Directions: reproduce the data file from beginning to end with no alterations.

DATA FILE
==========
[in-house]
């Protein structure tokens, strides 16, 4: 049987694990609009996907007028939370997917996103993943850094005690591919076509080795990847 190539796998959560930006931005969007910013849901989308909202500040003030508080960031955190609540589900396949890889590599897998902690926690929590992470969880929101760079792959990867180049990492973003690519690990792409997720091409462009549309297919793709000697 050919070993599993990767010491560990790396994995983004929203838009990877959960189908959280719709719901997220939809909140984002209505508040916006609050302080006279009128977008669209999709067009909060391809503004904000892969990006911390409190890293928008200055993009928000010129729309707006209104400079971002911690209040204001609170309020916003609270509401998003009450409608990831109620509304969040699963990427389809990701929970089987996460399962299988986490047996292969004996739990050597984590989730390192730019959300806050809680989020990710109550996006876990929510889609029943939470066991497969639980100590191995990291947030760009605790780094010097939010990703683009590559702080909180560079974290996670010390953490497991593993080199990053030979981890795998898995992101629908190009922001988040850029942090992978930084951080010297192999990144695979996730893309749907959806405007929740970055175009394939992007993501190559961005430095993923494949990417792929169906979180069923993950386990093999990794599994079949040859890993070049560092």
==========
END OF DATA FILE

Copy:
[in-house]
């Protein structure tokens, strides 16, 4: 049987694990609009996907007028939370997917996103993943850094005690591919076509080795990847 190539796998959560930006931005969007910013849901989308909202500040003030508080960031955190609540589900396949890889590599897998902690926690929590992470969880929101760079792959990867180049990492973003690519690990792409997720091409462009549309297919793709000697 050919070993599993990767010491560990790396994995983004929203838009990877959960189908959280719709719901997220939809909140984002209505508040916006609050302080006279009128977008669209999709067009909060391809503004904000892969990006911390409190890293928008200055993009928000010129729309707006209104400079971002911690209040204001609170309020916003609270509401998003009450409608990831109620509304969040699963990427389809990701929970089987996460399962299988986490047996292969004996739990050597984590989730390192730019959300806050809680989020990710109550996006876990929510889609029943939470066991497969639980100590191995990291947030760009605790780094010097939010990703683009590559702080909180560079974290996670010390953490497991593993080199990053030979981890795998898995992101629908190009922001988040850029942090992978930084951080010297192999990144695979996730893309749907959806405007929740970055175009394939992007993501190559961005430095993923494949990417792929169906979180069923993950386990093999990794599994079949040859890993070049560092």